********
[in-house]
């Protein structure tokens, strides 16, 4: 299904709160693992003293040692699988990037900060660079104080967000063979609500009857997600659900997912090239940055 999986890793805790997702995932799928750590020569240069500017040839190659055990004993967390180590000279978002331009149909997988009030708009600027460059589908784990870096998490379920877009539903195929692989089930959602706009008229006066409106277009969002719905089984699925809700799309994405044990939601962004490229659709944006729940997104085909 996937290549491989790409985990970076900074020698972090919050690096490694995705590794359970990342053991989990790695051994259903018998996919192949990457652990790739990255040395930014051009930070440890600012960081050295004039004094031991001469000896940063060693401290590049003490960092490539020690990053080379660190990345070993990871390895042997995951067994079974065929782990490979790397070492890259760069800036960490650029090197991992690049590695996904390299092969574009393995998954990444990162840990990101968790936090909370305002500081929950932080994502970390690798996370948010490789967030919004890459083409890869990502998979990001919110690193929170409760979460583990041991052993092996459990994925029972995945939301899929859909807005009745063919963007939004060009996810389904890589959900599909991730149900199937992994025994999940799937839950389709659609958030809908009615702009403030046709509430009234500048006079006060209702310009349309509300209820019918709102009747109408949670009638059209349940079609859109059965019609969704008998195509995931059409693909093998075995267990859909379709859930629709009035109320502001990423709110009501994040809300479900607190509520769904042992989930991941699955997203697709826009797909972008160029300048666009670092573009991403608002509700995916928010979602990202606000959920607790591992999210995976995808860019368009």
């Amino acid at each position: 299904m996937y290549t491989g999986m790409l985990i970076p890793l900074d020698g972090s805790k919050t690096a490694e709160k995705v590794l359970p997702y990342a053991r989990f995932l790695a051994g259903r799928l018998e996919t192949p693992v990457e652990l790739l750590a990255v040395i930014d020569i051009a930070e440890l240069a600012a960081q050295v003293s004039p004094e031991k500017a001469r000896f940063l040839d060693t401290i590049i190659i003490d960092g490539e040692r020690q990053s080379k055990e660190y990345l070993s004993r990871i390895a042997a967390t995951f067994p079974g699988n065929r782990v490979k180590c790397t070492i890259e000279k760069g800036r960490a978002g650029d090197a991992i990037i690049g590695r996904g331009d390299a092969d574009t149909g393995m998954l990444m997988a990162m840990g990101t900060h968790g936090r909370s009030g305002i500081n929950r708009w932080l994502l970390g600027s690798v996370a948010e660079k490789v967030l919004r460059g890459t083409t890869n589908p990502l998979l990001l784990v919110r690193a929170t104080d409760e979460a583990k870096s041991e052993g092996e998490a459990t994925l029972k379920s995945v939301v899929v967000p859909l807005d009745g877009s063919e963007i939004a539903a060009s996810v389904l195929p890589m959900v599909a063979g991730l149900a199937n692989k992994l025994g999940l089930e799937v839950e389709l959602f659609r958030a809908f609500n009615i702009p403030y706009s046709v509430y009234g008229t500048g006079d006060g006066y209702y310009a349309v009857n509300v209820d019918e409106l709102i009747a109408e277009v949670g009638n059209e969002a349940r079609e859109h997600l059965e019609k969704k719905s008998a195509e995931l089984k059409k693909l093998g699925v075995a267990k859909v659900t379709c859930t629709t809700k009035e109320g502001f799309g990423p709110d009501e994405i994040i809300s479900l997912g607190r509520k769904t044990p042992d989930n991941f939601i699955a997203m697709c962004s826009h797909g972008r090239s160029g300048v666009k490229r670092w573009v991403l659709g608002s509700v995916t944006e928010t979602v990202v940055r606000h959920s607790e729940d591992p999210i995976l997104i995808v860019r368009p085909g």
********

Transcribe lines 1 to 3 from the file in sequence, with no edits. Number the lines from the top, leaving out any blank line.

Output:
[in-house]
């Protein structure tokens, strides 16, 4: 299904709160693992003293040692699988990037900060660079104080967000063979609500009857997600659900997912090239940055 999986890793805790997702995932799928750590020569240069500017040839190659055990004993967390180590000279978002331009149909997988009030708009600027460059589908784990870096998490379920877009539903195929692989089930959602706009008229006066409106277009969002719905089984699925809700799309994405044990939601962004490229659709944006729940997104085909 996937290549491989790409985990970076900074020698972090919050690096490694995705590794359970990342053991989990790695051994259903018998996919192949990457652990790739990255040395930014051009930070440890600012960081050295004039004094031991001469000896940063060693401290590049003490960092490539020690990053080379660190990345070993990871390895042997995951067994079974065929782990490979790397070492890259760069800036960490650029090197991992690049590695996904390299092969574009393995998954990444990162840990990101968790936090909370305002500081929950932080994502970390690798996370948010490789967030919004890459083409890869990502998979990001919110690193929170409760979460583990041991052993092996459990994925029972995945939301899929859909807005009745063919963007939004060009996810389904890589959900599909991730149900199937992994025994999940799937839950389709659609958030809908009615702009403030046709509430009234500048006079006060209702310009349309509300209820019918709102009747109408949670009638059209349940079609859109059965019609969704008998195509995931059409693909093998075995267990859909379709859930629709009035109320502001990423709110009501994040809300479900607190509520769904042992989930991941699955997203697709826009797909972008160029300048666009670092573009991403608002509700995916928010979602990202606000959920607790591992999210995976995808860019368009």
């Amino acid at each position: 299904m996937y290549t491989g999986m790409l985990i970076p890793l900074d020698g972090s805790k919050t690096a490694e709160k995705v590794l359970p997702y990342a053991r989990f995932l790695a051994g259903r799928l018998e996919t192949p693992v990457e652990l790739l750590a990255v040395i930014d020569i051009a930070e440890l240069a600012a960081q050295v003293s004039p004094e031991k500017a001469r000896f940063l040839d060693t401290i590049i190659i003490d960092g490539e040692r020690q990053s080379k055990e660190y990345l070993s004993r990871i390895a042997a967390t995951f067994p079974g699988n065929r782990v490979k180590c790397t070492i890259e000279k760069g800036r960490a978002g650029d090197a991992i990037i690049g590695r996904g331009d390299a092969d574009t149909g393995m998954l990444m997988a990162m840990g990101t900060h968790g936090r909370s009030g305002i500081n929950r708009w932080l994502l970390g600027s690798v996370a948010e660079k490789v967030l919004r460059g890459t083409t890869n589908p990502l998979l990001l784990v919110r690193a929170t104080d409760e979460a583990k870096s041991e052993g092996e998490a459990t994925l029972k379920s995945v939301v899929v967000p859909l807005d009745g877009s063919e963007i939004a539903a060009s996810v389904l195929p890589m959900v599909a063979g991730l149900a199937n692989k992994l025994g999940l089930e799937v839950e389709l959602f659609r958030a809908f609500n009615i702009p403030y706009s046709v509430y009234g008229t500048g006079d006060g006066y209702y310009a349309v009857n509300v209820d019918e409106l709102i009747a109408e277009v949670g009638n059209e969002a349940r079609e859109h997600l059965e019609k969704k719905s008998a195509e995931l089984k059409k693909l093998g699925v075995a267990k859909v659900t379709c859930t629709t809700k009035e109320g502001f799309g990423p709110d009501e994405i994040i809300s479900l997912g607190r509520k769904t044990p042992d989930n991941f939601i699955a997203m697709c962004s826009h797909g972008r090239s160029g300048v666009k490229r670092w573009v991403l659709g608002s509700v995916t944006e928010t979602v990202v940055r606000h959920s607790e729940d591992p999210i995976l997104i995808v860019r368009p085909g």